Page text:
If this effects laden movie's a hit, Brendan Fraser may not be needed for the next sequel, says Kristen Baldwin

By Kristen Baldwin
Updated May 08, 2001 at 04:00 AM EDT
The Mummy Returns
Credit: The Mummy Returns: ILM

Why the ”Mummy” sequel’s F/X make human stars unnecessary

I have bad news for the Screen Actors Guild: You all may as well go on strike when your contract expires on June 30, because after seeing ”The Mummy Returns,” it’s clear Hollywood is closer than ever to making human thespians irrelevant to the movie business.

Sure, Brendan Fraser and Rachel Weisz are nominally the stars of this sequel to the 1999 hit — reprising their roles as tomb raiders Rick and Evelyn — but the two actors have so little to do they may as well never have come out of their trailers. The pair has only a handful of complete sentences for dialogue — Rick spouts the periodic, ”Not THESE guys again!” and ”I hate mummies!” — and the plot they’re ostensibly there to propel can pretty much be summed up as ”Mummy very angry.”

In fact, Fraser and Weisz’s only job throughout the 2 hour plus (!) popcorn thriller is to fill the brief, hazy interludes between the kinetic computer generated action sequences. If the film’s distributor, Universal Pictures, had decided to save money by adding the two leads to the screen via CGI effects rather than actually hiring flesh and blood actors, I don’t think anybody in the audience would’ve noticed.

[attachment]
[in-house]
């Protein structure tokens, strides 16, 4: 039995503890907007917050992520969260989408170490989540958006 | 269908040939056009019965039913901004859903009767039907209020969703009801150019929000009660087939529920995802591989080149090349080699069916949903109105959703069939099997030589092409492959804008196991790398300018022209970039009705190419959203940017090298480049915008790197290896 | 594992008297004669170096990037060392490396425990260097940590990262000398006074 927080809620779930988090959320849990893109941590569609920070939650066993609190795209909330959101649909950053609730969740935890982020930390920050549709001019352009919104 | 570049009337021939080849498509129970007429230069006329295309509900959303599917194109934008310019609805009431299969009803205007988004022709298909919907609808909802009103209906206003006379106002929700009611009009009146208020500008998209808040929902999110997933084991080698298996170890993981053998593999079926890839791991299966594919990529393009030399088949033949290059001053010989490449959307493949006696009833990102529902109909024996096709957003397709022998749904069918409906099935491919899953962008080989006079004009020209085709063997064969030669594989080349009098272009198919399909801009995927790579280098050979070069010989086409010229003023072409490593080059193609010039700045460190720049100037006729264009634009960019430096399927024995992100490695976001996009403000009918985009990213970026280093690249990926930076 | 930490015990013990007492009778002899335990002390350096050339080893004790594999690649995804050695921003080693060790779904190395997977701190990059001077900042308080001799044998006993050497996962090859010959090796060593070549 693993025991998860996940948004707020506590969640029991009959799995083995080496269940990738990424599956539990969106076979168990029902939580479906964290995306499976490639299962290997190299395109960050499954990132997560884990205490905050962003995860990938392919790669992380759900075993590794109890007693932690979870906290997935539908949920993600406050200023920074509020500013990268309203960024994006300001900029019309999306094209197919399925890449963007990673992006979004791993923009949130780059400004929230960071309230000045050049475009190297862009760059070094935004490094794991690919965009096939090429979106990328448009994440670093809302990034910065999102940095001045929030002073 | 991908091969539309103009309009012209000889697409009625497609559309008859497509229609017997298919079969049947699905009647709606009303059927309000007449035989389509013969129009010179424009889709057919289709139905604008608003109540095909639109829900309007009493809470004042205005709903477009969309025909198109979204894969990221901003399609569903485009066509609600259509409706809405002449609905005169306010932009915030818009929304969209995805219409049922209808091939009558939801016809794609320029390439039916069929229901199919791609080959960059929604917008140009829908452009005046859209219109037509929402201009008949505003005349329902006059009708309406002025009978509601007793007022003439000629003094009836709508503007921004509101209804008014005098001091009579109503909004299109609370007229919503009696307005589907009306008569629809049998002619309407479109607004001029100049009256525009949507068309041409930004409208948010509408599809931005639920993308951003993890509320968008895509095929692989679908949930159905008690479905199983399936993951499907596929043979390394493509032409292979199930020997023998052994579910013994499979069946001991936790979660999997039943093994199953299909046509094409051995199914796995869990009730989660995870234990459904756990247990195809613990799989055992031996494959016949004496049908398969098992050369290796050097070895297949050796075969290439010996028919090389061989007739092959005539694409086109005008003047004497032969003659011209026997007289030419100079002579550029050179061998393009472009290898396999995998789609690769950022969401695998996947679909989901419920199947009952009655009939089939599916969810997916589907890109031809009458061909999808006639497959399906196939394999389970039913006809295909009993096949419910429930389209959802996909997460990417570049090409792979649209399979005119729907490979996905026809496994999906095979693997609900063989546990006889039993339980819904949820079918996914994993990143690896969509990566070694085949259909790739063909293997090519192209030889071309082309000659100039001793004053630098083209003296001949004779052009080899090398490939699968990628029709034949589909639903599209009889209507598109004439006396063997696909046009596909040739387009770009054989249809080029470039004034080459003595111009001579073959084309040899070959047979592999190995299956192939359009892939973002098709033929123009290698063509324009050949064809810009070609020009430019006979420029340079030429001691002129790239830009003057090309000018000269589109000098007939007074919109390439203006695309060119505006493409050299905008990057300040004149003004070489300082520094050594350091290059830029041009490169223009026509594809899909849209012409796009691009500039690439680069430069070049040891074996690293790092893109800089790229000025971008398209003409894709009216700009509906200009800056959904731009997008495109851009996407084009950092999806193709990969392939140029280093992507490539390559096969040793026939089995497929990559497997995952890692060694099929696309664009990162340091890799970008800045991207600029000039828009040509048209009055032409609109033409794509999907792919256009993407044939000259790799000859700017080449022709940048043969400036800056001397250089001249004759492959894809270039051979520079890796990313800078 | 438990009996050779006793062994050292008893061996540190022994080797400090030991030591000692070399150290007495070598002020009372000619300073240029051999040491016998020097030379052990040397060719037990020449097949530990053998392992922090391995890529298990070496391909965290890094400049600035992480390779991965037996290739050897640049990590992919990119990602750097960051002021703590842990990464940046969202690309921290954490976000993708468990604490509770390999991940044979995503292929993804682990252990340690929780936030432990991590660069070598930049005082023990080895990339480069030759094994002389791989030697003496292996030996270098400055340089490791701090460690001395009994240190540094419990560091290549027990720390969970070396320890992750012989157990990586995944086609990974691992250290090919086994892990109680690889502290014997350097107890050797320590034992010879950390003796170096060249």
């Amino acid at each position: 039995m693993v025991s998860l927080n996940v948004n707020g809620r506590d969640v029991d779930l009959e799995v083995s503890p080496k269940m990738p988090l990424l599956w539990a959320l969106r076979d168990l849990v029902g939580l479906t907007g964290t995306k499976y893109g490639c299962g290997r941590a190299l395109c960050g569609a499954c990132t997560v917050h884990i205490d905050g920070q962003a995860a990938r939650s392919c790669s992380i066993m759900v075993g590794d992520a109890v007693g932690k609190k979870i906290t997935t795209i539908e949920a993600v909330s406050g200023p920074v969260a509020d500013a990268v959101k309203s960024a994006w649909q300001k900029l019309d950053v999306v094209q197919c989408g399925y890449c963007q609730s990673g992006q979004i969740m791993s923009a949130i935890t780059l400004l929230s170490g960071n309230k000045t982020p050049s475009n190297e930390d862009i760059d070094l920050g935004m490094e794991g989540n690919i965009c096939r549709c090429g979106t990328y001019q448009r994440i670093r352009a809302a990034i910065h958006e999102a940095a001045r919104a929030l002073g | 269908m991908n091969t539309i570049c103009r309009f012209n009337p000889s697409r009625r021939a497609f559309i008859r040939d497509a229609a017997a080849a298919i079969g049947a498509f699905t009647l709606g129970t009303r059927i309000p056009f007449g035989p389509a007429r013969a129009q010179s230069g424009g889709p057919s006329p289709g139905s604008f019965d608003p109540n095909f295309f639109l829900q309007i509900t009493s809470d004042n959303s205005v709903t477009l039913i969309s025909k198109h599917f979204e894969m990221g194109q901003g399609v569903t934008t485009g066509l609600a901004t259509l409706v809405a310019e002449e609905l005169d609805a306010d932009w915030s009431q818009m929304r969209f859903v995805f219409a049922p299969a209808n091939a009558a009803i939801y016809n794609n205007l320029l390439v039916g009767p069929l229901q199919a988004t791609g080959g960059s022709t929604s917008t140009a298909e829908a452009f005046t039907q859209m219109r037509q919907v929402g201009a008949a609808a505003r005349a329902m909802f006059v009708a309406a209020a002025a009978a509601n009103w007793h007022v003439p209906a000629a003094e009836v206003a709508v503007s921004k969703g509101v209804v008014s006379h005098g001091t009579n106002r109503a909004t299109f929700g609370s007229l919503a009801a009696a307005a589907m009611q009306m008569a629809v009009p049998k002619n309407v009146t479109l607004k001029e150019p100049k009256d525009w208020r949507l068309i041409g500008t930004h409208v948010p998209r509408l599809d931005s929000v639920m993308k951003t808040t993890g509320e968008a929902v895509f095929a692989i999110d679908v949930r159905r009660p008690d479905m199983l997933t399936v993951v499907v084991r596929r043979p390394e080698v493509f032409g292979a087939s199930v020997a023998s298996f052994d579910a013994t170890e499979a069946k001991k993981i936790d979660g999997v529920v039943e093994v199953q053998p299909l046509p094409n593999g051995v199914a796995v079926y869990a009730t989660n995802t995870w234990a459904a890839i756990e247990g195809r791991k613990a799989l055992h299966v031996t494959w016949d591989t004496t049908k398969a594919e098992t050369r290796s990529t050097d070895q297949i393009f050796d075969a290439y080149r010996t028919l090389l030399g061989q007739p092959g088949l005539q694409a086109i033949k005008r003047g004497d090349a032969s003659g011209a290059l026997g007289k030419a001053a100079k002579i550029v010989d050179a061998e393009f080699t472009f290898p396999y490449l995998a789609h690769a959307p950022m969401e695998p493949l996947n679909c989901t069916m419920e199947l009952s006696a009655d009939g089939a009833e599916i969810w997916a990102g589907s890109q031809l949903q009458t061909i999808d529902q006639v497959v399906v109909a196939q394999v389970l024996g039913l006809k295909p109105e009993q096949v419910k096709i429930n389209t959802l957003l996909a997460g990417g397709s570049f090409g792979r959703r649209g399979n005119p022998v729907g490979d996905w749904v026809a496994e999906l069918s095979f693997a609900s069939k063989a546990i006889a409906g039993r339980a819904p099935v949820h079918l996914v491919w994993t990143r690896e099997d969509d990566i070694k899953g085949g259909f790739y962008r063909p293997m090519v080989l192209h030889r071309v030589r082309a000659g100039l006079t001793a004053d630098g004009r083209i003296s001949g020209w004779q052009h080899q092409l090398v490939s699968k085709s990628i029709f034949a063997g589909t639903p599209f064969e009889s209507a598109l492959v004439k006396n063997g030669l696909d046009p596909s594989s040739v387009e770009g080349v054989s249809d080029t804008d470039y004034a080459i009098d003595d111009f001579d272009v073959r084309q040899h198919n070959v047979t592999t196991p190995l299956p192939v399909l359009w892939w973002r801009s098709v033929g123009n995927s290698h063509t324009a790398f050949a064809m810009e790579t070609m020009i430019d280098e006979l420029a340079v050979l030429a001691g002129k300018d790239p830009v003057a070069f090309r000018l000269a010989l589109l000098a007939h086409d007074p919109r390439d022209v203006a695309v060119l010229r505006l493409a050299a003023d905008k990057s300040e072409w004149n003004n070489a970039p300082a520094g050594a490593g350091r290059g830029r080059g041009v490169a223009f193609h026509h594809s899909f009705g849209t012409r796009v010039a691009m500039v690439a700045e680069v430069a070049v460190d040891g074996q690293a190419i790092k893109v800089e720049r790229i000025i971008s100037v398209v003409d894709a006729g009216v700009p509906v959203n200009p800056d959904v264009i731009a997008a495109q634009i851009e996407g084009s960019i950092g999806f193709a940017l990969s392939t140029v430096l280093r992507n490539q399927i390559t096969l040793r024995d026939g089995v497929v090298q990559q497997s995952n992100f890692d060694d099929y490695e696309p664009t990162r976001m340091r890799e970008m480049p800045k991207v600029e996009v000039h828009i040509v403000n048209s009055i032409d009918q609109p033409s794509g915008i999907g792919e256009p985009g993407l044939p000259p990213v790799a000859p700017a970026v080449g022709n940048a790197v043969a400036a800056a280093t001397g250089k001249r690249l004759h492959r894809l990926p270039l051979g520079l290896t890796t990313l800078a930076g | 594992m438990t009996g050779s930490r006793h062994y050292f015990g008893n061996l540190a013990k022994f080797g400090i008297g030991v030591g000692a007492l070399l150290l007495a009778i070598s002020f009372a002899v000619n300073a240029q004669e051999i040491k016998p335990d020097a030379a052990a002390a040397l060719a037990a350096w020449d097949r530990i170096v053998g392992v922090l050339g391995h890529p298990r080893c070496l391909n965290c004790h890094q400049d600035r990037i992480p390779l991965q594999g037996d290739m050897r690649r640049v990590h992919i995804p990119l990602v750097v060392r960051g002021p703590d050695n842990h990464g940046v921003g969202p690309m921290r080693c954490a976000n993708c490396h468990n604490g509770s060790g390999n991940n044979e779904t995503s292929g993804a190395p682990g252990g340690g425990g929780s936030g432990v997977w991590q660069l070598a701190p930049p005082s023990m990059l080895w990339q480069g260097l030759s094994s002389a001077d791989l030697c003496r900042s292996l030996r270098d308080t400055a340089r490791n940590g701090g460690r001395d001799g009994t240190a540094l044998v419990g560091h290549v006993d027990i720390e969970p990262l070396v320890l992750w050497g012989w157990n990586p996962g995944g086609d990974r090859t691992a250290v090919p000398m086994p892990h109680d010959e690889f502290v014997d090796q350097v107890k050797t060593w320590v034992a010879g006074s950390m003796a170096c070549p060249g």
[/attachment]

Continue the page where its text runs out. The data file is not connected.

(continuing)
It doesn’t help that the ”script” for ”The Mummy Returns” offers characters who are, for the most part, completely devoid of humanity. The F/X created army of Anubis’ dog men exhibited more of an emotional center than Rick and Evelyn combined. The hero and heroine, who in this sequel are saddled with a child, are perhaps the least interested and invested parents in film history: They leave their son Alex (Freddie Boath) alone in an abandoned Egyptian ruin where he is nearly killed by treasure seeking pirates; they fail to notice when he gets an ancient bracelet stuck on his arm, thereby putting his life in danger; and after every violent clash with bad guys, their first reaction is to tongue kiss like horny teenagers rather than make sure their son is okay.

Not even the movie’s alleged breakout star, WWF wrestler the Rock, gets much onscreen action. His big scene is as a (badly) computer generated scorpion. When the time comes for Universal and writer director Stephen Sommers to start planning the third ”Mummy” movie, don’t be surprised if they cut Fraser and Weisz completely and give above the title credits to the franchise’s real stars: Industrial Light & Magic.

The Mummy Returns

  • Movie
  • PG-13
  • 125 minutes
  • Stephen Sommers